This novel policy forms part of government agenda to grow the private sector and to make them competitive in a growing global environment.
Vice-President Dr Mahamudu Bawumia, who made this announcement when he represented the President, Nana Addo, at the opening of a three-day National Policy Summit on the Economy at the International Conference Centre in Accra yesterday, said explicitly that “for all tax payers funded contracts in Ghana, we are committed that, at least, 70 percent of those contracts have to go to local companies”.
He rallied the support of all Ghanaians in actualising government policies and programmes aimed at delivering a prosperous nation.
He emphasised that promises made by his government to deliver a prosperous nation with a strong democracy before the general elections were not mere rhetoric to hoodwink Ghanaians to vote his party into power but promises he intends to fulfil with “competence and clean hands.
“We consider our promises a sacred contract between us and the people of Ghana. You entrusted us with your future by voting us into power and I can assure you that I will work with my team and with all the skills we can assemble to make this Ghanaian dream a reality,” the President emphasised.
To deliver on this mandate, the President said a constant engagement with the citizenry was necessary to understand their needs to help shape government policies and programmes.
“One of the ways to ensure that we respond to your needs continuously and keep faith with you and our promises is by regularly engaging with you – the people, as we build the various layers of policies and programmes with which we will achieve the vision that has been voted for over the next four years”, he said.
Additionally, the president mentioned his government’s resolve to partner the private sector and civil society groups and all other relevant stakeholders in ensuring efficiency in the execution of government policies.
The President further noted that the priority of government is to provide jobs and create wealth among the citizens of the country of which the private sector would play a pivotal role.
“For these policies to succeed, however, we will need to work hand in glove with the Private Sector, identifying opportunities, understanding implications and hearing from you on the bridges you will like to see built to ensure a quicker and most efficient participation from you”.
Government to ensure strict fiscal discipline
Finance Minister, Ken Ofori-Atta said ensuring a strict fiscal discipline would be a guiding principle of the NPP government in its agenda to transform the Ghanaian economy.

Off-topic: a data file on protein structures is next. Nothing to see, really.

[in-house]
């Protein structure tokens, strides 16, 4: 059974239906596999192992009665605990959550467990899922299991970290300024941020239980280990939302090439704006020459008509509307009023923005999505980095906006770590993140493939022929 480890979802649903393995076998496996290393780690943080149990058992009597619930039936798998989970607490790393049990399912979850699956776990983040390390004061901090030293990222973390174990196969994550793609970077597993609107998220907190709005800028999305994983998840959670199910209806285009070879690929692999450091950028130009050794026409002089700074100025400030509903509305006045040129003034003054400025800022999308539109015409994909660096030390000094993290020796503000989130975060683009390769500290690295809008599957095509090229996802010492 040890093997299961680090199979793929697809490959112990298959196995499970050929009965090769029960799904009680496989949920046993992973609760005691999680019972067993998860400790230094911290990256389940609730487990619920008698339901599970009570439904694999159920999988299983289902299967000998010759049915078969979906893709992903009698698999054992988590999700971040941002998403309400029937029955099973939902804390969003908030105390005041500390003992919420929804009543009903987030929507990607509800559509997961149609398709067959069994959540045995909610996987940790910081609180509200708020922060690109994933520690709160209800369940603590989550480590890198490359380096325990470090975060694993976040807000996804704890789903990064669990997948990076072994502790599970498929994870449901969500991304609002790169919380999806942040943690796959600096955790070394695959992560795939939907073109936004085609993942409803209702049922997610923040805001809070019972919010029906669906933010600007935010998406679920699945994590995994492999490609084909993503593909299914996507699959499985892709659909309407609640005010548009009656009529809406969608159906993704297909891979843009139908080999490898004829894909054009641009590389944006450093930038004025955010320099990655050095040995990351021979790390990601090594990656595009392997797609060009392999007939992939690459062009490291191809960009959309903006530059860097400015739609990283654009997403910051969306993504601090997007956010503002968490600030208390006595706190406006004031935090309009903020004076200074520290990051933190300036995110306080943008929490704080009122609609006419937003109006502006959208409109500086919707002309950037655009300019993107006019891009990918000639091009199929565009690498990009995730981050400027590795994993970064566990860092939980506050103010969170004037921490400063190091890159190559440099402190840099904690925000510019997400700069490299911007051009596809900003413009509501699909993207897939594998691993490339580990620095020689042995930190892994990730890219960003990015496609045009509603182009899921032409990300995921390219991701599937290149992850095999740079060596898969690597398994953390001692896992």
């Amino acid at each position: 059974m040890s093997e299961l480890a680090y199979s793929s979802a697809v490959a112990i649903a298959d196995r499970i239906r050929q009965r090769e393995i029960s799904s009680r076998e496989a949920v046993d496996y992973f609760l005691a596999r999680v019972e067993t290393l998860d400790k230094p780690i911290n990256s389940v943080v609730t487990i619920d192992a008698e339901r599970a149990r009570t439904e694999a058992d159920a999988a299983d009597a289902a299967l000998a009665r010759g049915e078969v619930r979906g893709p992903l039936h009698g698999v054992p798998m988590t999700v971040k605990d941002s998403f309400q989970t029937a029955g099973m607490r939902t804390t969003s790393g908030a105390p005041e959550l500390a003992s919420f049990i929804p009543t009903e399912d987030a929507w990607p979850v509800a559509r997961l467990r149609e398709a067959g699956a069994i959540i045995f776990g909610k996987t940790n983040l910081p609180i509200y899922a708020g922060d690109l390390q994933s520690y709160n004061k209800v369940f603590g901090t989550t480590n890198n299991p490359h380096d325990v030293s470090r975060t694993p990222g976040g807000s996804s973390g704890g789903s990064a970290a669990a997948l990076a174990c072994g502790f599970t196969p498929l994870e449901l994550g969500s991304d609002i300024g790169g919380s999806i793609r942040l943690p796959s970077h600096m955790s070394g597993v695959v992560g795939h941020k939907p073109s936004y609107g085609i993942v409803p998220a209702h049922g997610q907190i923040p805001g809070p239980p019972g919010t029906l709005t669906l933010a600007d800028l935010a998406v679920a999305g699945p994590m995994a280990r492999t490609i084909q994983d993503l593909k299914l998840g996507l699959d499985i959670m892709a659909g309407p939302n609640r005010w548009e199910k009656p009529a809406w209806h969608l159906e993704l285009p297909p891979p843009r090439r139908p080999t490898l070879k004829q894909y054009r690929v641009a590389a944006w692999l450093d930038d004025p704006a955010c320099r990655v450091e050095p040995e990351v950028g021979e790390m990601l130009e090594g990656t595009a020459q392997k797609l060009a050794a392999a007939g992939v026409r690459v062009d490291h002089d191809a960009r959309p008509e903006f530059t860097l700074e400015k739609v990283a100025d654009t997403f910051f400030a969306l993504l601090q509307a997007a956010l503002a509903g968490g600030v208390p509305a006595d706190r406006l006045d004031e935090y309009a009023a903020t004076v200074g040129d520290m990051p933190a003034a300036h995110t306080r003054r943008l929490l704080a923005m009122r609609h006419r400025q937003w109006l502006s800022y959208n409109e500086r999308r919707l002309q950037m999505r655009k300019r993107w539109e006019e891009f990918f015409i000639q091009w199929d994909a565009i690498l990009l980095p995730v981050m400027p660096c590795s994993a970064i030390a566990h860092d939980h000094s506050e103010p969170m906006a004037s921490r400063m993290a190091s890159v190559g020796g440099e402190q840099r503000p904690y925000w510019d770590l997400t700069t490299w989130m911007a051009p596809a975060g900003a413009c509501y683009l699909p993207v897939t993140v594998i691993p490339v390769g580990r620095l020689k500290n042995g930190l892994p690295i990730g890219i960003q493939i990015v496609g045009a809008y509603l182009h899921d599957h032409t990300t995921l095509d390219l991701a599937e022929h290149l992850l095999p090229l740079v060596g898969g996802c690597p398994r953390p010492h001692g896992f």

In furtherance of this, he said government would have to effectively manage the public sector wage bill and tie productivity to wage increases.
Additionally, government intends to ensure compliance in its revenue mobilisation efforts, reduce tax exemptions as well as block leakages in government revenue mobilisation efforts as part of measures to effectively manage the economy.
He reiterated government’s commitment to building the most business friendly and people centred environment for the private sector to flourish.
At the heart of this agenda would be a preferential option to pursue pro-poor policies that would ensure that the poor are not impoverished in government’s attempt to grow the private sector as part of its transformational agenda.
These policies, he said, informed government decision commit a million dollars per constituency each year, among others, such as the elimination of taxes imposed of head porters popularly known as ‘kayayes’.
Stimulus packages for distressed companies
Minister of Trade and Industry, Alan John Kwadwo Kyerematen, said as part of government efforts at supporting the private sector growth, government would provide stimulus packages to help revive existing distressed industries.
This agenda, he said, is firmly grounded in pursuit of a Strategic Anchored Industries Project which would see Ghana as a hub for the pharmaceutical industry.
He said the summit will be institutionalised as a means to initiate constant dialogue with the private sector to address their needs.
Need for policy coherence
President of AGI, James Asare-Adjei, on his part called for the need for a policy coherence so as to bring all government policies and intervention to the people who must benefit from them.
He mentioned, for example, that while policy rate are reducing, it seem to have no effect on the cost of credit, a phenomenon, he said, was not healthy for the growth of industry .
He insisted that for government to actualise its agenda of industrial transformation, deliberate efforts must be made to grow local enterprises to make them viable and competitive.
Move from propaganda to development communication
The Minister for Information, Mustapha Abdul-Hamid, said government’s agenda is to make the citizenry active participants in the development process of the country by making information flow a key feature of its governance process.
He noted it is government policy to move from the hitherto propaganda-driven communication to a development-oriented one where government programmes and policies would be taken to the grassroots level and in the different languages for the input of citizens.